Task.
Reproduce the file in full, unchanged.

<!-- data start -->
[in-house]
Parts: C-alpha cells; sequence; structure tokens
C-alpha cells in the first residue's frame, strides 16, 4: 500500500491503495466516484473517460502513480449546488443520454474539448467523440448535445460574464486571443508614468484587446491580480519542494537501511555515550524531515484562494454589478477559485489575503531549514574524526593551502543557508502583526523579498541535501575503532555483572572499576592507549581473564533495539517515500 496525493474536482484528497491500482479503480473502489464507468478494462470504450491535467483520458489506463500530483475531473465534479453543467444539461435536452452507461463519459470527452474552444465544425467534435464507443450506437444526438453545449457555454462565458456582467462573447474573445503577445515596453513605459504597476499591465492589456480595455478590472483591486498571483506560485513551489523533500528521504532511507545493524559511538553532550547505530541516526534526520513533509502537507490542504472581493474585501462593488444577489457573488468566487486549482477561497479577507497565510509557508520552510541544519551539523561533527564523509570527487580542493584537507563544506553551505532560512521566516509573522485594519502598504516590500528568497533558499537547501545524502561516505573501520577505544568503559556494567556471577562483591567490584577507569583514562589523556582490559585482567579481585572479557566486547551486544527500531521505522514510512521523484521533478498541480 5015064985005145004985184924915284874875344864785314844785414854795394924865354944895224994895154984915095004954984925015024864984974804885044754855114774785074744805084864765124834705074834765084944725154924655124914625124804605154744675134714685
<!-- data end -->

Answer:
[in-house]
Parts: C-alpha cells; sequence; structure tokens
C-alpha cells in the first residue's frame, strides 16, 4: 500500500491503495466516484473517460502513480449546488443520454474539448467523440448535445460574464486571443508614468484587446491580480519542494537501511555515550524531515484562494454589478477559485489575503531549514574524526593551502543557508502583526523579498541535501575503532555483572572499576592507549581473564533495539517515500 496525493474536482484528497491500482479503480473502489464507468478494462470504450491535467483520458489506463500530483475531473465534479453543467444539461435536452452507461463519459470527452474552444465544425467534435464507443450506437444526438453545449457555454462565458456582467462573447474573445503577445515596453513605459504597476499591465492589456480595455478590472483591486498571483506560485513551489523533500528521504532511507545493524559511538553532550547505530541516526534526520513533509502537507490542504472581493474585501462593488444577489457573488468566487486549482477561497479577507497565510509557508520552510541544519551539523561533527564523509570527487580542493584537507563544506553551505532560512521566516509573522485594519502598504516590500528568497533558499537547501545524502561516505573501520577505544568503559556494567556471577562483591567490584577507569583514562589523556582490559585482567579481585572479557566486547551486544527500531521505522514510512521523484521533478498541480 5015064985005145004985184924915284874875344864785314844785414854795394924865354944895224994895154984915095004954984925015024864984974804885044754855114774785074744805084864765124834705074834765084944725154924655124914625124804605154744675134714685